It’s important to avoid using multipurpose compost that contains peat, because of the large amount of carbon dioxide that’s released into the atmosphere when peat bogs are drained in order to extract the peat.
Peat bogs are also important for biodiversity, as they’re unique habitats that support a range of rare plants and other wildlife.
Until recently, peat-free composts tended to be more expensive, and sometimes less reliable; but this is changing as manufacturers adjust their formulations and improve their supply chains. The one real difference for ordinary gardeners is that many peat-free composts hold more water, for longer, than the old peat-containing multipurpose composts, so we have to be careful not to over-water seeds and seedlings (the top may look dry, while the compost underneath is still wet enough). This can be very useful in drought! – but it’s something to be aware of when starting seeds off.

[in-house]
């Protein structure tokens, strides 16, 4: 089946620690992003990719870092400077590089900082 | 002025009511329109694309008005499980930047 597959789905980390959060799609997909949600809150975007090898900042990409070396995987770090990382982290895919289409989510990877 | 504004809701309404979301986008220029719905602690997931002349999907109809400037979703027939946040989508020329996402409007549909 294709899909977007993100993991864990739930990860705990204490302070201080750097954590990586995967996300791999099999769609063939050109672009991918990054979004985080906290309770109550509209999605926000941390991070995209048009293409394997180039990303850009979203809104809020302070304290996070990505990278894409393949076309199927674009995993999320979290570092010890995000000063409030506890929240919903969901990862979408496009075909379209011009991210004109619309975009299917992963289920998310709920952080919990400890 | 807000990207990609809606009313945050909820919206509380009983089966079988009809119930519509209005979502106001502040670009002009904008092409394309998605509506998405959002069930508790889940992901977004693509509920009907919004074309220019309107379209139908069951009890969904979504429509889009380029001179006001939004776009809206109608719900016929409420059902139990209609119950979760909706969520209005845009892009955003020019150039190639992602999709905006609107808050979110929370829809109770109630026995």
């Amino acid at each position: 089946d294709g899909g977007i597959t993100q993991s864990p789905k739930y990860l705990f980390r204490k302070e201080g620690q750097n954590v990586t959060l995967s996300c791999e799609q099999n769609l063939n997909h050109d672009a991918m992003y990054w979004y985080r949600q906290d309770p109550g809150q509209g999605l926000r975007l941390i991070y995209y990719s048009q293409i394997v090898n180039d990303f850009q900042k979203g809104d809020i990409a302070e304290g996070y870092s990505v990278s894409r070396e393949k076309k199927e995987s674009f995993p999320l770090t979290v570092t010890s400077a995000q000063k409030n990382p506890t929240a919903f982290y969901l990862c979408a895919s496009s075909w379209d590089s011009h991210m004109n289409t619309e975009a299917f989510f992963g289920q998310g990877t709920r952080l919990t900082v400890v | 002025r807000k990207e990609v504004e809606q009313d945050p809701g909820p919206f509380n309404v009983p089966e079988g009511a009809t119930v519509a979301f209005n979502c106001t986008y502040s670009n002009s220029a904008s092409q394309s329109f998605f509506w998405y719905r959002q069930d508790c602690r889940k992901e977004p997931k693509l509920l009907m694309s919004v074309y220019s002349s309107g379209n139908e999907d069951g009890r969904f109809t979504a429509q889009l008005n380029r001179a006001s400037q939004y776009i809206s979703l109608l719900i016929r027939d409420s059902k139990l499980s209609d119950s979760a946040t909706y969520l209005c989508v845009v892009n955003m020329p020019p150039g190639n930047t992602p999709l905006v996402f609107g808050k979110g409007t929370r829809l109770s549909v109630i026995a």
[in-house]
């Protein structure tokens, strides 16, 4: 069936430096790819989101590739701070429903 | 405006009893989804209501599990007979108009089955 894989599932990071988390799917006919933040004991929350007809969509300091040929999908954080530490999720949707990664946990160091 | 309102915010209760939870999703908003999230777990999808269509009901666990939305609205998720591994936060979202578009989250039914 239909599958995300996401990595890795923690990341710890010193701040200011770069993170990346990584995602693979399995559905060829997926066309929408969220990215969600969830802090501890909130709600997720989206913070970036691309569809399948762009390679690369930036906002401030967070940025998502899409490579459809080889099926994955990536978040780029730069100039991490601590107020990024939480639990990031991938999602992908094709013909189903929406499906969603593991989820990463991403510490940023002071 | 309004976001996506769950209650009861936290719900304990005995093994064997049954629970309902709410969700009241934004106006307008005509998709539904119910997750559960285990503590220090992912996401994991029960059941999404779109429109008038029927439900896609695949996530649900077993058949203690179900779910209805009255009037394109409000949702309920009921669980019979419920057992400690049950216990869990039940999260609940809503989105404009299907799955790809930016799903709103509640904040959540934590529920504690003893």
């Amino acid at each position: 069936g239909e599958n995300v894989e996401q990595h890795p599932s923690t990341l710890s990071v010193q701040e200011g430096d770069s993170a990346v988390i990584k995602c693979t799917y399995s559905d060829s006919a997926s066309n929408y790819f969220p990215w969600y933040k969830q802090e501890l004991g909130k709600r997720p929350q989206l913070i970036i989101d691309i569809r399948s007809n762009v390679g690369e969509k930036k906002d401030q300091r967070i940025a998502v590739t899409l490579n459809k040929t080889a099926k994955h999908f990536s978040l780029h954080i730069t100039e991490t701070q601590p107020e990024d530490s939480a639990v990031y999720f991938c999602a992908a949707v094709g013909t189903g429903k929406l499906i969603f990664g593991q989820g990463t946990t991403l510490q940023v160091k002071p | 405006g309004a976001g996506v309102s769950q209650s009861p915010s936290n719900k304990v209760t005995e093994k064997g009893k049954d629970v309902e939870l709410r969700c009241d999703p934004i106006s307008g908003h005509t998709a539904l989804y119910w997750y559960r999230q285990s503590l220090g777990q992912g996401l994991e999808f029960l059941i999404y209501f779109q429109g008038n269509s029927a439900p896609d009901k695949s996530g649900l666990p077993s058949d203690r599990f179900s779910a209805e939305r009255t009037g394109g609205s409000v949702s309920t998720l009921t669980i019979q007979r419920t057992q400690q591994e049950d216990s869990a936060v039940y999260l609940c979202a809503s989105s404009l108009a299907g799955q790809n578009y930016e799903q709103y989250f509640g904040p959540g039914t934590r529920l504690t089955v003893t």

There’s likely to be far less difference in price between peat-free and the older peat-based multipurpose composts, as an increasing number of countries ration licences for peat extraction, or ban it completely. Ireland was our main supplier (the UK has already exhausted most of its peat bogs), but they’ve banned peat extraction now.